His older brother, Charles, taught him to draw, and they spent hours drawing their own comic, called Foo, which they tried to sell to neighbors for 10 cents apiece. Because of his dyslexia, it took Crumb a long time to write the text, which may be why his later work tended to be more “literary” than work by other cartoonists. “I take the time to think out how to articulate things,” he said.
Crumb never went to college, or to art school. He went to Cleveland, instead, and began drawing novelty greeting cards for the American Greetings Company. He met other artists like Harvey Pekar, who would someday create the comic American Splendor, and Buzzy Linhart. His interest in jazz grew; he spent weekends haunting junk shops for old 78s. He became enamored of 19th-century engravings and graphic styles, and changed his drawing technique to one of cross-hatching. He was 19 and he walked the streets in an Abe Lincoln frock coat and stovepipe hat. Crumb said: “I was a teenage social outcast. At the time, it made me feel very depressed. Later, I realized I was actually quite lucky because it freed me. I was free to develop and explore on my own all these byways of the culture that if you’re accepted, you just don’t do.”
He began taking LSD in Cleveland, which profoundly affected his style and life view. One night he met two friends in a bar and, on a whim, with just pocket change, went with them to San Francisco, where he fell in with the artists in Haight-Ashbury. He sold his comics from a baby carriage and caught the eye of Janis Joplin, who asked him to illustrate the cover for her band’s next album. Overnight, it seemed, his characters of Mr. Natural and Fritz the Cat were everywhere. His most popular imagery, though, came from a Blind Boy Fuller song: the long, legged, grinning men adorned by the phrase “Keep on Truckin’,” which became the symbol of hippie optimism. Toyota offered him $100,000 to use the imagery in an ad campaign, but Crumb said no. “Keep on Truckin’!” is the curse of my life! I didn’t want to turn into a greeting card artist for the counter-culture! That’s when I started to let out all my perverse sex fantasies. It was the only way out of being America’s Best-Loved Hippie Cartoonist.”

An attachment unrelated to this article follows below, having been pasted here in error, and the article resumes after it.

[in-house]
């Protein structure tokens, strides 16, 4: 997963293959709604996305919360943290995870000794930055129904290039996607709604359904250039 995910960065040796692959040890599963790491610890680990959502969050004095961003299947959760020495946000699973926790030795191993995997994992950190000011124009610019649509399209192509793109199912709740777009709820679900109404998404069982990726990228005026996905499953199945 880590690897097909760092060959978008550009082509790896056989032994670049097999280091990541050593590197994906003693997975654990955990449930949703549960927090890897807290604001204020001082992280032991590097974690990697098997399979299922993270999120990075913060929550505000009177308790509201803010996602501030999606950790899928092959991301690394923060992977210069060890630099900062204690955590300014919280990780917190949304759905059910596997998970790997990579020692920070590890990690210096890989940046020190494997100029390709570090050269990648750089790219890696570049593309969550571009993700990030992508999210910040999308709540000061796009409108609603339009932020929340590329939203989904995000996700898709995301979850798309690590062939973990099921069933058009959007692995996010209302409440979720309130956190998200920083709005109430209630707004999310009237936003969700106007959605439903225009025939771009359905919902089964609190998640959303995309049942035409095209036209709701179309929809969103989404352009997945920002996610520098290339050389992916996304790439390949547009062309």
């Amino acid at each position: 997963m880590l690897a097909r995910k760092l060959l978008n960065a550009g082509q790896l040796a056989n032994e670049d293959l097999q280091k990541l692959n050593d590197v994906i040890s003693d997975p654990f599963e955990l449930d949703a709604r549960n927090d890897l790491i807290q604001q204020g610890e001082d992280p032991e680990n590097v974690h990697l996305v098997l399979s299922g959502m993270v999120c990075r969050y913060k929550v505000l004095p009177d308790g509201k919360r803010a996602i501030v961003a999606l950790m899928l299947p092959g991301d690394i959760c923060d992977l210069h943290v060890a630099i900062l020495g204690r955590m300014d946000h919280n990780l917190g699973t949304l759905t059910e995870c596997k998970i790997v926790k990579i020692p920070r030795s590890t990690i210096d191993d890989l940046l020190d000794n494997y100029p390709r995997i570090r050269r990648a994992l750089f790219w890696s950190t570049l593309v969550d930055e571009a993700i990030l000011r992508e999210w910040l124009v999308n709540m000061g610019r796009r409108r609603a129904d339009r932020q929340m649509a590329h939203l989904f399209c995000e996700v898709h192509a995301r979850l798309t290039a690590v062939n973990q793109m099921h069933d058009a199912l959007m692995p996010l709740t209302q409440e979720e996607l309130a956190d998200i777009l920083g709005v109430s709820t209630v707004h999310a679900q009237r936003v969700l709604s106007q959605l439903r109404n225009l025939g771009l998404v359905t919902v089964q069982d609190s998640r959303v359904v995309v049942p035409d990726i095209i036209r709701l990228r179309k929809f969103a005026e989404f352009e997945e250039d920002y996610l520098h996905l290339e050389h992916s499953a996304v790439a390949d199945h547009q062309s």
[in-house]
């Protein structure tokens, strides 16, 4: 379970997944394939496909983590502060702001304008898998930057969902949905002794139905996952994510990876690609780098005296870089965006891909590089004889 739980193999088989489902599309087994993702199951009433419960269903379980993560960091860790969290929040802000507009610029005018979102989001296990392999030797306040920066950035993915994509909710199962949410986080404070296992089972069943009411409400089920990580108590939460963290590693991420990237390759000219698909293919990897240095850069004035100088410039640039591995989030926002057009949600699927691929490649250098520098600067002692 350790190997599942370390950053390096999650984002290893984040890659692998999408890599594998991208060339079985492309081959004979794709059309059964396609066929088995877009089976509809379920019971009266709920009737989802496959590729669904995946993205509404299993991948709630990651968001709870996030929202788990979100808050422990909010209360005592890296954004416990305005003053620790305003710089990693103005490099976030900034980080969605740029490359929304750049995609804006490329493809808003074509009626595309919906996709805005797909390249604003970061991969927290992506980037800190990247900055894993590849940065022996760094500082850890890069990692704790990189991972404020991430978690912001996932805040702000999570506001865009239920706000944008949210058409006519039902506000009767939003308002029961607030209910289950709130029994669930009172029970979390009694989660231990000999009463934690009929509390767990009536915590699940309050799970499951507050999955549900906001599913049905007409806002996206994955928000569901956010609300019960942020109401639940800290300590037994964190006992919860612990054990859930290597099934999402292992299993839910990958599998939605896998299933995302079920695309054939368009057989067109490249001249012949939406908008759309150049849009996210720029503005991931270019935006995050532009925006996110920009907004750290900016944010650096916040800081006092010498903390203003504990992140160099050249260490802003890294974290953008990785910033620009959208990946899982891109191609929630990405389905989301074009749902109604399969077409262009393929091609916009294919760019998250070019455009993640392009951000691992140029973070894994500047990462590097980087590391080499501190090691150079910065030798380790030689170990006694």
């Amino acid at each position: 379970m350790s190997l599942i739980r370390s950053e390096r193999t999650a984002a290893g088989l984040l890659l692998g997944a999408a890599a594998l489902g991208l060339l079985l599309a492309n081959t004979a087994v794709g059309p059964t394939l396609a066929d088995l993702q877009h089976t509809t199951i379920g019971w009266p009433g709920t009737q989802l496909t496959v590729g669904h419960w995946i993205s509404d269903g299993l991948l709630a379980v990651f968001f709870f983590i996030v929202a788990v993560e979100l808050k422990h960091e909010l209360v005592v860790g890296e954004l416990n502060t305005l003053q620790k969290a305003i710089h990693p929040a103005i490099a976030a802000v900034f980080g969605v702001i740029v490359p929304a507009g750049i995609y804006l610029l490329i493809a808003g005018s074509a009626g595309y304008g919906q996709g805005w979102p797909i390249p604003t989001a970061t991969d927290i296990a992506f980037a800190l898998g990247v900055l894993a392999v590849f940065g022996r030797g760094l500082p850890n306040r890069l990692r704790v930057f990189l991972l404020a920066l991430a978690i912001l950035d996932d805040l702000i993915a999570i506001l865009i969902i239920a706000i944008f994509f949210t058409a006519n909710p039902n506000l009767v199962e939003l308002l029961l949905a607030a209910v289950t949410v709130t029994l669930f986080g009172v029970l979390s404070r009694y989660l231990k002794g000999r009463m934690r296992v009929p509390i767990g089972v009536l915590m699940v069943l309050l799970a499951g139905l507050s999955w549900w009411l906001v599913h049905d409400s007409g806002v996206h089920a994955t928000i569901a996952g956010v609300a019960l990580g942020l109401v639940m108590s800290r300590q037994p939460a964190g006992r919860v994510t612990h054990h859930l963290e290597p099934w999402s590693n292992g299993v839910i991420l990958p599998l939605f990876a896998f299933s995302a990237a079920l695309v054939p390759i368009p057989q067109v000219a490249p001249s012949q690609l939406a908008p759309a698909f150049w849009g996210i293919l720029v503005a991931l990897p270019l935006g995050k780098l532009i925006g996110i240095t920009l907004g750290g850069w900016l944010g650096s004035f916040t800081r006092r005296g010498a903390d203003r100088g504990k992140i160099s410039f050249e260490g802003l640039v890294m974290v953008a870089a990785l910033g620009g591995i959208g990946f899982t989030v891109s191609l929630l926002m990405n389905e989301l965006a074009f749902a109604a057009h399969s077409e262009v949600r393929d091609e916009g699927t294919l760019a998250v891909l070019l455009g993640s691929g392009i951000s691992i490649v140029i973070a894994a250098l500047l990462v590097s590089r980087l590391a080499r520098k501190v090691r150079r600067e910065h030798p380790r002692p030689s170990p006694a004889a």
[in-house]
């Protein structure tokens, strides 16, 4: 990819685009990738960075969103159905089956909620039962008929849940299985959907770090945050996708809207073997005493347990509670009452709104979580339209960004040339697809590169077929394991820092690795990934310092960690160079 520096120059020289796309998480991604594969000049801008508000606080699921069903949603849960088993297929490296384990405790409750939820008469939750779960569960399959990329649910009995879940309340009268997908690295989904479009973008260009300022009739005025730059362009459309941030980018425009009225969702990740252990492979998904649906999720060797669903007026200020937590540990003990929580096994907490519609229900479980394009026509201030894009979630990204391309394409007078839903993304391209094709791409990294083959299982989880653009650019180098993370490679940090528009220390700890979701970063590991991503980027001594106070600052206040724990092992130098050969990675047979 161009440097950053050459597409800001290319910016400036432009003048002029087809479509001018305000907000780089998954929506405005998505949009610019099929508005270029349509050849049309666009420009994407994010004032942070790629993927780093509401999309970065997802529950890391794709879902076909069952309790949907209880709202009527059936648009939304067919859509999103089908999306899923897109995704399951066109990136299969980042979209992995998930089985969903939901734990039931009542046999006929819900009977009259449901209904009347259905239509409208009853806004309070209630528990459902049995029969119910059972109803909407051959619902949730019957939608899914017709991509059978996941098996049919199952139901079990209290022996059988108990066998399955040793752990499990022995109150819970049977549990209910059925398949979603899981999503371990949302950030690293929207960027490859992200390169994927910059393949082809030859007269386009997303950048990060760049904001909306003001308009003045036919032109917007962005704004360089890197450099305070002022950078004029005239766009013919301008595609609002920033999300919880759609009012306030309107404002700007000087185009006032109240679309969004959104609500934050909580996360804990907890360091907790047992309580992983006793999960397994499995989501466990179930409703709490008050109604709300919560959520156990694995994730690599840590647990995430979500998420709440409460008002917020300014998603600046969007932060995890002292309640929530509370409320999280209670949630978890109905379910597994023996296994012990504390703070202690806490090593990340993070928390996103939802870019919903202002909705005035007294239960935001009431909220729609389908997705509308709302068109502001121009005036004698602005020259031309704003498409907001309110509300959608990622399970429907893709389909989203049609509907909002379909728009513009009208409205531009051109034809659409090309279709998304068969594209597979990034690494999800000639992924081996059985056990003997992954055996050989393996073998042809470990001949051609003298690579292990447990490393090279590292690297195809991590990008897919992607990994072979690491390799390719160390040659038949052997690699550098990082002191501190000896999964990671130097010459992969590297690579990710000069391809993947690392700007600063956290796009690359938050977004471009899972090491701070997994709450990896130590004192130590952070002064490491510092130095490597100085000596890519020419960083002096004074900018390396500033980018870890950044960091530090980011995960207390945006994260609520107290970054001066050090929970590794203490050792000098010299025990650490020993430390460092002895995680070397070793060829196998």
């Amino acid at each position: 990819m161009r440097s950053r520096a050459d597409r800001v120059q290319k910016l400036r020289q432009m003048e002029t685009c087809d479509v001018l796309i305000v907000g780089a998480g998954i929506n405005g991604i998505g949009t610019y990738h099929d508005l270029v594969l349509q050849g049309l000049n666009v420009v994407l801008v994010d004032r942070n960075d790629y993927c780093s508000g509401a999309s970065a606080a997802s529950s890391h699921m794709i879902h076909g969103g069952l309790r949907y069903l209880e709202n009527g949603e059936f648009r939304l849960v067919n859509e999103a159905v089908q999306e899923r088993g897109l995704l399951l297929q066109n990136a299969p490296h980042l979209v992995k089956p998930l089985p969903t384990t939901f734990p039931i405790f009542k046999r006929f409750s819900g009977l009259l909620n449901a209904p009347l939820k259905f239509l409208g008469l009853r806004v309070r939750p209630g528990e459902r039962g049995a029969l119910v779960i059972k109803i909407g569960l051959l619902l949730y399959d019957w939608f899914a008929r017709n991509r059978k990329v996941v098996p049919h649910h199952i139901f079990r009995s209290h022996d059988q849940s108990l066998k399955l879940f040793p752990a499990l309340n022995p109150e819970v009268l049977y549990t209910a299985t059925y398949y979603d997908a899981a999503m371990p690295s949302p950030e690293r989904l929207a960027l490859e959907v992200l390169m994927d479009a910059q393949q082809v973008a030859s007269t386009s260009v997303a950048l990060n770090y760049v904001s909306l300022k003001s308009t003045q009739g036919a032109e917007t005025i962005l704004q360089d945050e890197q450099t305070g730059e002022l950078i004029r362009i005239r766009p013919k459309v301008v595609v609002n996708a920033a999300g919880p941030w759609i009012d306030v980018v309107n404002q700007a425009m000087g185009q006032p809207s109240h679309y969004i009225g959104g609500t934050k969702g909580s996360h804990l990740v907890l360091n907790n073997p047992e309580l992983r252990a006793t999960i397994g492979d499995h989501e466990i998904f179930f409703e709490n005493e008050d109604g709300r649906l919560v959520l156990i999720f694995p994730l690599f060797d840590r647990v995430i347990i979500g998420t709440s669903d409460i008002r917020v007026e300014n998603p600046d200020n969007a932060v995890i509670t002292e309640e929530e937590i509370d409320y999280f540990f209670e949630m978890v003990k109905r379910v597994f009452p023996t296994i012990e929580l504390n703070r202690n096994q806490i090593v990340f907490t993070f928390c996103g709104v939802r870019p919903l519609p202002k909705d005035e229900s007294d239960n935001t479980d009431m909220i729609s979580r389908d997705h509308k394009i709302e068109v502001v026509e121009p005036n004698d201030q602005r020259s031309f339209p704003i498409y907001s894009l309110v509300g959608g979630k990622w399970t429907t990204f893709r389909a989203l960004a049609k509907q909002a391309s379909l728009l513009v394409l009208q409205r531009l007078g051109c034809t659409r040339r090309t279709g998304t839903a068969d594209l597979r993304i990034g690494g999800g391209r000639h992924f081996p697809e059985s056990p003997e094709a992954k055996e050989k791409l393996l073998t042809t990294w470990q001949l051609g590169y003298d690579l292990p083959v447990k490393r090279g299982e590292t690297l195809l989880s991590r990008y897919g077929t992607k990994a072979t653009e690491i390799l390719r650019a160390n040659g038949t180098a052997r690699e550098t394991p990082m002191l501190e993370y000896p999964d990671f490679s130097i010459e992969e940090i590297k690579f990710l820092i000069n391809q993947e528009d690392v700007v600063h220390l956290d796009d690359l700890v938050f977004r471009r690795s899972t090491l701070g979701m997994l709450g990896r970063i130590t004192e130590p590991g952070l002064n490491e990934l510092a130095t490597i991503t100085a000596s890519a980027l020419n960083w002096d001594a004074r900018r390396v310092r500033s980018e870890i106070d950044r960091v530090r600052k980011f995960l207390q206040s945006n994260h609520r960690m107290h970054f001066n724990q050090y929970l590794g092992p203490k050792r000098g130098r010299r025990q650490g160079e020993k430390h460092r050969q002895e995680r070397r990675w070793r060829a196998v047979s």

Crumb has lived in the South of France for the past 25 years, still using Strathmore vellum surface paper and Pelikan black drawing ink. He works at an old printer’s light table and uses a magnifying glass for the details. “I work in erratic spurts. Getting started is like getting a rocket off the ground. You need the most energy and the most push to get started; once you’re up there and you’re going, then it’s easier to keep going. Sit down and pick up where you left off, you know. Getting going is always tough.”
It’s the birthday of the children’s writer and illustrator Laurent de Brunhoff (books by this author), born in Paris (1925), the son of the originator of the French Babar the Elephant King books for children. At his father’s death, Laurent took over. His father created seven Babar books, and his son created more than 40 sequels.